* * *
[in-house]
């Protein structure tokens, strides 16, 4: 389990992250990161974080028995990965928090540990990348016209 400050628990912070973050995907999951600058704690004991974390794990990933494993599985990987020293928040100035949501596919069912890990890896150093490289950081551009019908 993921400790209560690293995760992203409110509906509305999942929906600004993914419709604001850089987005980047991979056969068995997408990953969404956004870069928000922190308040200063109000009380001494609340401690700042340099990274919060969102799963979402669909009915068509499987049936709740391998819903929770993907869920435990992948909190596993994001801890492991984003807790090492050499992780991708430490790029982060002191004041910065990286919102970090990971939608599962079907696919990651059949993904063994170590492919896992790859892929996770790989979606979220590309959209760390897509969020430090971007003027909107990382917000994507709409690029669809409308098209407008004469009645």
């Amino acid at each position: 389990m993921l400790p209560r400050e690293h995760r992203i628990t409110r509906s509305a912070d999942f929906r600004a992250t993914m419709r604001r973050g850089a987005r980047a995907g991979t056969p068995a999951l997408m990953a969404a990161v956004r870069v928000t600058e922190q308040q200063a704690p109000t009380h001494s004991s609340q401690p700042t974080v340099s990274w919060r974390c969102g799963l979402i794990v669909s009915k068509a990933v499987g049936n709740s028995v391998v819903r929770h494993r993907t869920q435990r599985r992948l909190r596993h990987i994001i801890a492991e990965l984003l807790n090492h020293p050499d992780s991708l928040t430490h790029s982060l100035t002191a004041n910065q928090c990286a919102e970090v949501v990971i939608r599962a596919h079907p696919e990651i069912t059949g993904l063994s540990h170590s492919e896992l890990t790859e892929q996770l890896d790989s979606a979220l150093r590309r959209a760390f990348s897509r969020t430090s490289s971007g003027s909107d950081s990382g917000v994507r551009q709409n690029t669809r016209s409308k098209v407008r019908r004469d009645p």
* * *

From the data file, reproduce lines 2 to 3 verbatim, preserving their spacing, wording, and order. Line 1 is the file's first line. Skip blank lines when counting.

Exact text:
């Protein structure tokens, strides 16, 4: 389990992250990161974080028995990965928090540990990348016209 400050628990912070973050995907999951600058704690004991974390794990990933494993599985990987020293928040100035949501596919069912890990890896150093490289950081551009019908 993921400790209560690293995760992203409110509906509305999942929906600004993914419709604001850089987005980047991979056969068995997408990953969404956004870069928000922190308040200063109000009380001494609340401690700042340099990274919060969102799963979402669909009915068509499987049936709740391998819903929770993907869920435990992948909190596993994001801890492991984003807790090492050499992780991708430490790029982060002191004041910065990286919102970090990971939608599962079907696919990651059949993904063994170590492919896992790859892929996770790989979606979220590309959209760390897509969020430090971007003027909107990382917000994507709409690029669809409308098209407008004469009645």
């Amino acid at each position: 389990m993921l400790p209560r400050e690293h995760r992203i628990t409110r509906s509305a912070d999942f929906r600004a992250t993914m419709r604001r973050g850089a987005r980047a995907g991979t056969p068995a999951l997408m990953a969404a990161v956004r870069v928000t600058e922190q308040q200063a704690p109000t009380h001494s004991s609340q401690p700042t974080v340099s990274w919060r974390c969102g799963l979402i794990v669909s009915k068509a990933v499987g049936n709740s028995v391998v819903r929770h494993r993907t869920q435990r599985r992948l909190r596993h990987i994001i801890a492991e990965l984003l807790n090492h020293p050499d992780s991708l928040t430490h790029s982060l100035t002191a004041n910065q928090c990286a919102e970090v949501v990971i939608r599962a596919h079907p696919e990651i069912t059949g993904l063994s540990h170590s492919e896992l890990t790859e892929q996770l890896d790989s979606a979220l150093r590309r959209a760390f990348s897509r969020t430090s490289s971007g003027s909107d950081s990382g917000v994507r551009q709409n690029t669809r016209s409308k098209v407008r019908r004469d009645p």